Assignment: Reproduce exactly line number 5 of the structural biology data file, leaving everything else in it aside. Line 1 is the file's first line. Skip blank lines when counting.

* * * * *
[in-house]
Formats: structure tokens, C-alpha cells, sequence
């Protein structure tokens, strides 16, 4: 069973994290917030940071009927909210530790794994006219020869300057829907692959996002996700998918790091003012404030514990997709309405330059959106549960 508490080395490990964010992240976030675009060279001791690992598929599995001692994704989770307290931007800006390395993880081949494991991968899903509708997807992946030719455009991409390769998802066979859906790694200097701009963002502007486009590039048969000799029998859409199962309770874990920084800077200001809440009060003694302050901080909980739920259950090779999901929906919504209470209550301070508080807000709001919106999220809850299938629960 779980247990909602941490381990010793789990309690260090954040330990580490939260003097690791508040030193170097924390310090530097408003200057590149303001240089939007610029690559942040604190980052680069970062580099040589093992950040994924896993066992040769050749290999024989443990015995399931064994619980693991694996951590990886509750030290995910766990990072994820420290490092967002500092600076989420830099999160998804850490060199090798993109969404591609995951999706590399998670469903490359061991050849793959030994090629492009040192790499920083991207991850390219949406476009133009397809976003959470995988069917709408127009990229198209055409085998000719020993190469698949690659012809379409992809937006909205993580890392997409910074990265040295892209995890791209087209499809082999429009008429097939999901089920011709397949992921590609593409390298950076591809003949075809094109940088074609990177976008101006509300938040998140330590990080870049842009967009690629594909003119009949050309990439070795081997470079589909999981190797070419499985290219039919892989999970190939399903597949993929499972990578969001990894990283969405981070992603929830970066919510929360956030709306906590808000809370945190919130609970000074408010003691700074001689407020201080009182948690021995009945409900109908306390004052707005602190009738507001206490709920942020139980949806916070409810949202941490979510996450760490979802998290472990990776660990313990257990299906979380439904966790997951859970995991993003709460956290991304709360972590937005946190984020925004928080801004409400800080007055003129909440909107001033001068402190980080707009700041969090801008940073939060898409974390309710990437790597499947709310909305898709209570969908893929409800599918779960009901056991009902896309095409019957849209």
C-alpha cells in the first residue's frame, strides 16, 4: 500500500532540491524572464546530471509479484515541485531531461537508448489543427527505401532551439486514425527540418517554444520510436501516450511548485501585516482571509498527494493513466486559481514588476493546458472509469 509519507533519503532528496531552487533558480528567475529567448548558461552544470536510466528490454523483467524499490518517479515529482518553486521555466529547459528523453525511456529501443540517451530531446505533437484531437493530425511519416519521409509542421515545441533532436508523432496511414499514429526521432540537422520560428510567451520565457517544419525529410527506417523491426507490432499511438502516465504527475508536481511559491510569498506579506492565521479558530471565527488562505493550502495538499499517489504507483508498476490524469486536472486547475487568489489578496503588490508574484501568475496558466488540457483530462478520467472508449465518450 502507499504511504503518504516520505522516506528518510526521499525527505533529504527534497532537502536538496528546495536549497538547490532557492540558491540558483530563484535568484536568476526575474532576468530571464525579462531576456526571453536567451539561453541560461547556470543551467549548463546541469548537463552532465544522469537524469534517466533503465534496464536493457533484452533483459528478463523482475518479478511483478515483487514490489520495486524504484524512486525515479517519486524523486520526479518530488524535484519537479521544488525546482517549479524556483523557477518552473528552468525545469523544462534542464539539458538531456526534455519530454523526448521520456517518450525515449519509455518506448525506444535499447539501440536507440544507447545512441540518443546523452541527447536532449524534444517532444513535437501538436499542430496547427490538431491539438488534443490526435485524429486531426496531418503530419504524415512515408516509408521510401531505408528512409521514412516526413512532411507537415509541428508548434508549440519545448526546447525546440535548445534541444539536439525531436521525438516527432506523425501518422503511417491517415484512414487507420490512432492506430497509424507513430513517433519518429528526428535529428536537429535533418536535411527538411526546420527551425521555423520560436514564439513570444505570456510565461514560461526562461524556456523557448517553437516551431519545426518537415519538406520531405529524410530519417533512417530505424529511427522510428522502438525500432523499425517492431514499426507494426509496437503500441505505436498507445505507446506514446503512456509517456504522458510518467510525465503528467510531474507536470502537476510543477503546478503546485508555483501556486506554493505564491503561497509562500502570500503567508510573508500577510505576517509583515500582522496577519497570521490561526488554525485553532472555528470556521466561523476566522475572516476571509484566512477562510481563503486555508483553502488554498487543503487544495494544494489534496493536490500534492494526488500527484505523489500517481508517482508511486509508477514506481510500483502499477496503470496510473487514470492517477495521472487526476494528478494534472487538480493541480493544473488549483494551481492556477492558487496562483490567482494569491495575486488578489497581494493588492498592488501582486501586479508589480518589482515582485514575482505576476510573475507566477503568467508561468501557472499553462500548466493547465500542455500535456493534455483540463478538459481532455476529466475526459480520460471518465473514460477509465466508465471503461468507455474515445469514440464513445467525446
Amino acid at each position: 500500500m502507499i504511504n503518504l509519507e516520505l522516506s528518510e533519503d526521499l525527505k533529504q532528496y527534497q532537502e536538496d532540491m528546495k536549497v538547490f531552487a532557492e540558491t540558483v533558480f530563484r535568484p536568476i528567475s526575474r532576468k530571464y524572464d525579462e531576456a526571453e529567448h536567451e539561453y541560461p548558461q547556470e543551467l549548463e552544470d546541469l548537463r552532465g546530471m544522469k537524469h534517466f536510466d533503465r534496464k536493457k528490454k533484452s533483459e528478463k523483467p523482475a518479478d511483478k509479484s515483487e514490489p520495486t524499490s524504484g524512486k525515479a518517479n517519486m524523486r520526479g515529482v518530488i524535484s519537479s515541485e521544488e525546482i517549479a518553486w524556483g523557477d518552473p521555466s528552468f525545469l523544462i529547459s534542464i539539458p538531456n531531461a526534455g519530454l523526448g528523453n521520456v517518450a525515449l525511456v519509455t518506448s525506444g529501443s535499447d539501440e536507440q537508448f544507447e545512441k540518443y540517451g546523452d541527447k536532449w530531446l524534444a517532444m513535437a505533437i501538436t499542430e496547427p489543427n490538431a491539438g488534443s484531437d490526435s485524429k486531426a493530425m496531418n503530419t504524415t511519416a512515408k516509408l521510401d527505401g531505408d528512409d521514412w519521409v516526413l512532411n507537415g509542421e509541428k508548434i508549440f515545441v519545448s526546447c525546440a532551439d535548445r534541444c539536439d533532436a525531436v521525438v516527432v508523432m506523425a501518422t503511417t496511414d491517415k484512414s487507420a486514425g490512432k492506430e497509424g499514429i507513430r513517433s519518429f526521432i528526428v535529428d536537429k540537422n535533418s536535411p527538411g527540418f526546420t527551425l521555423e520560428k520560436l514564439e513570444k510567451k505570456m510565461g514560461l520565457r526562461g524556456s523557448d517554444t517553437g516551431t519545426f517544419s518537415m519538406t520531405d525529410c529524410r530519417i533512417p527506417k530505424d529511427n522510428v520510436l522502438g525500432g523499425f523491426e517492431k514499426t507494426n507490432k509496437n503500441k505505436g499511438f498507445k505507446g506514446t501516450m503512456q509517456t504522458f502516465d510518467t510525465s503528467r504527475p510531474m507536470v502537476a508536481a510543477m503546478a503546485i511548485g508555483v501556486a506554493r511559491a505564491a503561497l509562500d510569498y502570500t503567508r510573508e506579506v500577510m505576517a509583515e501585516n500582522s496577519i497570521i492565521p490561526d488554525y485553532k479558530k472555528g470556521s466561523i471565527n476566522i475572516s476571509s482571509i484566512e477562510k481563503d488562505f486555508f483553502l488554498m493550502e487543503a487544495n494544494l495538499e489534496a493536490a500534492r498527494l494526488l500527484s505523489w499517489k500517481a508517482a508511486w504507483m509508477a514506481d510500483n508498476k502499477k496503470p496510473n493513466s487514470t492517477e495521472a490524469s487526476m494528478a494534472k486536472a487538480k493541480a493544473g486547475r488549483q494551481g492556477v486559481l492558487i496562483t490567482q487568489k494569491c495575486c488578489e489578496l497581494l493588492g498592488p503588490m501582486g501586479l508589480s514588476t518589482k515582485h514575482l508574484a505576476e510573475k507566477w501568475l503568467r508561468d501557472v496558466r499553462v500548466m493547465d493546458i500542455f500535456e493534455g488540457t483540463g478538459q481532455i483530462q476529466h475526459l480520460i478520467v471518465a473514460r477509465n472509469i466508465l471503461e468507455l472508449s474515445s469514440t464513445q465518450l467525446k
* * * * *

Amino acid at each position: 500500500m502507499i504511504n503518504l509519507e516520505l522516506s528518510e533519503d526521499l525527505k533529504q532528496y527534497q532537502e536538496d532540491m528546495k536549497v538547490f531552487a532557492e540558491t540558483v533558480f530563484r535568484p536568476i528567475s526575474r532576468k530571464y524572464d525579462e531576456a526571453e529567448h536567451e539561453y541560461p548558461q547556470e543551467l549548463e552544470d546541469l548537463r552532465g546530471m544522469k537524469h534517466f536510466d533503465r534496464k536493457k528490454k533484452s533483459e528478463k523483467p523482475a518479478d511483478k509479484s515483487e514490489p520495486t524499490s524504484g524512486k525515479a518517479n517519486m524523486r520526479g515529482v518530488i524535484s519537479s515541485e521544488e525546482i517549479a518553486w524556483g523557477d518552473p521555466s528552468f525545469l523544462i529547459s534542464i539539458p538531456n531531461a526534455g519530454l523526448g528523453n521520456v517518450a525515449l525511456v519509455t518506448s525506444g529501443s535499447d539501440e536507440q537508448f544507447e545512441k540518443y540517451g546523452d541527447k536532449w530531446l524534444a517532444m513535437a505533437i501538436t499542430e496547427p489543427n490538431a491539438g488534443s484531437d490526435s485524429k486531426a493530425m496531418n503530419t504524415t511519416a512515408k516509408l521510401d527505401g531505408d528512409d521514412w519521409v516526413l512532411n507537415g509542421e509541428k508548434i508549440f515545441v519545448s526546447c525546440a532551439d535548445r534541444c539536439d533532436a525531436v521525438v516527432v508523432m506523425a501518422t503511417t496511414d491517415k484512414s487507420a486514425g490512432k492506430e497509424g499514429i507513430r513517433s519518429f526521432i528526428v535529428d536537429k540537422n535533418s536535411p527538411g527540418f526546420t527551425l521555423e520560428k520560436l514564439e513570444k510567451k505570456m510565461g514560461l520565457r526562461g524556456s523557448d517554444t517553437g516551431t519545426f517544419s518537415m519538406t520531405d525529410c529524410r530519417i533512417p527506417k530505424d529511427n522510428v520510436l522502438g525500432g523499425f523491426e517492431k514499426t507494426n507490432k509496437n503500441k505505436g499511438f498507445k505507446g506514446t501516450m503512456q509517456t504522458f502516465d510518467t510525465s503528467r504527475p510531474m507536470v502537476a508536481a510543477m503546478a503546485i511548485g508555483v501556486a506554493r511559491a505564491a503561497l509562500d510569498y502570500t503567508r510573508e506579506v500577510m505576517a509583515e501585516n500582522s496577519i497570521i492565521p490561526d488554525y485553532k479558530k472555528g470556521s466561523i471565527n476566522i475572516s476571509s482571509i484566512e477562510k481563503d488562505f486555508f483553502l488554498m493550502e487543503a487544495n494544494l495538499e489534496a493536490a500534492r498527494l494526488l500527484s505523489w499517489k500517481a508517482a508511486w504507483m509508477a514506481d510500483n508498476k502499477k496503470p496510473n493513466s487514470t492517477e495521472a490524469s487526476m494528478a494534472k486536472a487538480k493541480a493544473g486547475r488549483q494551481g492556477v486559481l492558487i496562483t490567482q487568489k494569491c495575486c488578489e489578496l497581494l493588492g498592488p503588490m501582486g501586479l508589480s514588476t518589482k515582485h514575482l508574484a505576476e510573475k507566477w501568475l503568467r508561468d501557472v496558466r499553462v500548466m493547465d493546458i500542455f500535456e493534455g488540457t483540463g478538459q481532455i483530462q476529466h475526459l480520460i478520467v471518465a473514460r477509465n472509469i466508465l471503461e468507455l472508449s474515445s469514440t464513445q465518450l467525446k